The Supreme Court of Canada has released two judgments and one leave-to-appeal ruling likely to be of interest to Canadian business and professionals.

In Cojocaru v. British Columbia Women’s Hospital and Health Centre, a unanimous Supreme Court overturned (in part) a ruling of the British Columbia Court of Appeal.  The BCCA had ruled that the trial judgment must be set aside because the trial judge had, in his reasons, incorporated very large portions of the submissions made by counsel for the plaintiff.  Chief Justice McLachlin concluded that the incorporation of parties’ submissions in judgments is common practice in both Canada and abroad.  Such practice is only problematic if a reasonable person would conclude that, in thus utilizing the parties’ submissions, the trial judge failed to put her mind to the issues and thereby failed to decide them impartially and independently.  The ruling in question did not rise to this level.  The Supreme Court went on to affirmthe Court of Appeal’s decision that the findings of liability against several physicians, a nurse and the hospital should be set aside.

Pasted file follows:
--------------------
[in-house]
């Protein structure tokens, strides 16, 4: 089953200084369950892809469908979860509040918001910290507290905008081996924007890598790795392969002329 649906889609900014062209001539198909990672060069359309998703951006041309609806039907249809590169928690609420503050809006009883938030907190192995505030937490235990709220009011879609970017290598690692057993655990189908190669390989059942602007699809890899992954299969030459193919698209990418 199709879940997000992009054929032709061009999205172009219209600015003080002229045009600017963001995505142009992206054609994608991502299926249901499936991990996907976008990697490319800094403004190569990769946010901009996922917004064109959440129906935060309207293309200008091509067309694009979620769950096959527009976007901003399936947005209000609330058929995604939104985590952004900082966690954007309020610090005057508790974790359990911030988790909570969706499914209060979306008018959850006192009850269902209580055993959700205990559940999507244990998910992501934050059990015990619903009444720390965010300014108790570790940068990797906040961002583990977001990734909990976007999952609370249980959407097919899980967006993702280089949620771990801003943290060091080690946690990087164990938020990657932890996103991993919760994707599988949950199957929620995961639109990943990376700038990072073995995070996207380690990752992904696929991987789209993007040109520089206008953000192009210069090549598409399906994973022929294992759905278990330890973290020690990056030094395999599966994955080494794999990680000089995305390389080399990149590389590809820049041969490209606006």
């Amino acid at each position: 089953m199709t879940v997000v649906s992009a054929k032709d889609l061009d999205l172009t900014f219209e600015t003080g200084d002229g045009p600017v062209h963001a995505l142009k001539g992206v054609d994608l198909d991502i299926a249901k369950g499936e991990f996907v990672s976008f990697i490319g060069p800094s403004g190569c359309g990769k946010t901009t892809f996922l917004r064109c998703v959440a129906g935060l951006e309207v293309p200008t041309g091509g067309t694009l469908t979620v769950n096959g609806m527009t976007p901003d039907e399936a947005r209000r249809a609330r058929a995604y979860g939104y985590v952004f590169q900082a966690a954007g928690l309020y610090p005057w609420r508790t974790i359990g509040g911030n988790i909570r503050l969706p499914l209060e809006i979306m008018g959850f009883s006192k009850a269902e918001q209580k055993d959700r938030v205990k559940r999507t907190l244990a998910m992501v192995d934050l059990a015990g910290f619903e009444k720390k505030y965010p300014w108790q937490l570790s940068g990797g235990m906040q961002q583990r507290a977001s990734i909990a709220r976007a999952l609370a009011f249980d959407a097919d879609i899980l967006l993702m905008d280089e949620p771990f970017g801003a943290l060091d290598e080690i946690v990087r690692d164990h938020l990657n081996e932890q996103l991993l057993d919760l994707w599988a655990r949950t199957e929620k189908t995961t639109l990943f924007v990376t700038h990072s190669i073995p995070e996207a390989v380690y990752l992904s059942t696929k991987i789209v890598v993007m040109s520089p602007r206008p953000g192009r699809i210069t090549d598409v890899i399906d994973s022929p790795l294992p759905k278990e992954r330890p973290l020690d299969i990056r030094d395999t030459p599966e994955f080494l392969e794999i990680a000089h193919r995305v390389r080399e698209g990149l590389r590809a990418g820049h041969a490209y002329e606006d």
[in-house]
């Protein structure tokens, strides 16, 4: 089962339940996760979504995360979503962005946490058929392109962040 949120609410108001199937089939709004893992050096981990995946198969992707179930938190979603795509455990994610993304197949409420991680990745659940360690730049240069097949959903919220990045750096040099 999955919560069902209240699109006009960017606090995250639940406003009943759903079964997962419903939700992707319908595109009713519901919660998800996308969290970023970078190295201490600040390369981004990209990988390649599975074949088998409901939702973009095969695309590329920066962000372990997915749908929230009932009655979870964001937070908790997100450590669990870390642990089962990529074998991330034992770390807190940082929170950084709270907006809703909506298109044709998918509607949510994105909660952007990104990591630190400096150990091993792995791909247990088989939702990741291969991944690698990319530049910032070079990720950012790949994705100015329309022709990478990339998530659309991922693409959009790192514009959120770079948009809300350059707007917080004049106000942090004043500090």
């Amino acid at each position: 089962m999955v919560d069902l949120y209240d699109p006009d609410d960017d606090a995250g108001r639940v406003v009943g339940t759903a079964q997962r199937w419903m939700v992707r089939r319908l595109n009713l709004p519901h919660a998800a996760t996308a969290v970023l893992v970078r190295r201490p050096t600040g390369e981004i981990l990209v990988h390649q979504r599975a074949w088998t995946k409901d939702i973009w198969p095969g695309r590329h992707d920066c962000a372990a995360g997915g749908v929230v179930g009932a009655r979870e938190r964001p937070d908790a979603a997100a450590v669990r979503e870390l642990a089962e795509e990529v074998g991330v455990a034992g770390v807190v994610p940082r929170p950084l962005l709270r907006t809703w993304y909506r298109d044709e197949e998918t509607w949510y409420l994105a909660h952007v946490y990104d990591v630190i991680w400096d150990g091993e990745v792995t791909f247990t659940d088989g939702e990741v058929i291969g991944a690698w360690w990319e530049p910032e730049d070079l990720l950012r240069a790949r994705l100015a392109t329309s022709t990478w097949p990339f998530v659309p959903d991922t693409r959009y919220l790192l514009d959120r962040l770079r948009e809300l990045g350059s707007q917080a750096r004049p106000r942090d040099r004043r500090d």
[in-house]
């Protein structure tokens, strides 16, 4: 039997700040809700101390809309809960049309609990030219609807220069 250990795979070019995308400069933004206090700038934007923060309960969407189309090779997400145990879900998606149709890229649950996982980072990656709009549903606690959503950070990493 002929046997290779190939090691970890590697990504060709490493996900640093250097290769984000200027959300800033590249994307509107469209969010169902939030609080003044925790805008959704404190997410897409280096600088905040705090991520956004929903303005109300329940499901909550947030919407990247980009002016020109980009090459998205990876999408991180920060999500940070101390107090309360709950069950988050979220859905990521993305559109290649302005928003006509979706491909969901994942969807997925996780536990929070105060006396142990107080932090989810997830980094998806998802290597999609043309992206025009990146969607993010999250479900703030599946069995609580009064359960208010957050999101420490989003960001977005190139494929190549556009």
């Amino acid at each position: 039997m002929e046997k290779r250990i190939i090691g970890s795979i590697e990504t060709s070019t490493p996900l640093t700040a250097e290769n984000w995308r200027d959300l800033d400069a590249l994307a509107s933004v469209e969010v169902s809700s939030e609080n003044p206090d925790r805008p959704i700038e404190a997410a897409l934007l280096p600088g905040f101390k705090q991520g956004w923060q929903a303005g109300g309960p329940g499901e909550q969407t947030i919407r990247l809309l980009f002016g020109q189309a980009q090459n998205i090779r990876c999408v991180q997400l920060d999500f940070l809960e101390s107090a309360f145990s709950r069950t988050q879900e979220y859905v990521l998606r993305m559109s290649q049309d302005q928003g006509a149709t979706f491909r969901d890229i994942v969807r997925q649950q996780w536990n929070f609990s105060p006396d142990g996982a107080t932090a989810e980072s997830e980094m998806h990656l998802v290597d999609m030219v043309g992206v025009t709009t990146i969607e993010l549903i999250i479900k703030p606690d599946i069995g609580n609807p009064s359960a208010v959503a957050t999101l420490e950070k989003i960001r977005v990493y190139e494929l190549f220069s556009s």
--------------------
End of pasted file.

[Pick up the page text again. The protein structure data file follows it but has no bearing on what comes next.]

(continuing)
In Daishowa-Marubeni International Ltd. v. Canada, a taxpayer had sold forestry property to a purchaser.  The property was subject to a binding legal obligation to undertake reforestation.  The purchaser agreed to assume this liability.  The MNR required the taxpayer to include, in its “proceeds of disposition,” the estimated costs of reforestation thus assumed by the purchaser.   The Federal Court of Appeal had sided with the tax authority.   The Supreme Court reversed this ruling, concluding that the future reforestation expense assumed by the purchaser of the property was an obligation embedded in the tenure itself, and was not a separate existing debt of the taxpayer that had been assumed by the purchaser as part of the sale price.

In Robert G. Leonidas v. Treat America Limited, the Court refused leave to appeal from a ruling of the Ontario Court of Appeal.   In the context of competition law class actions commenced in the United States (and an investigation by the Canadian Commissioner of Competition), letters of request had been sent to the Ontario Superior Court by the U.S. plaintiffs, seeking to compel a senior officer of a Canadian corporation to provide oral testimony under oath.  Both the Superior Court and Court of Appeal had ordered that the letter of request be enforced.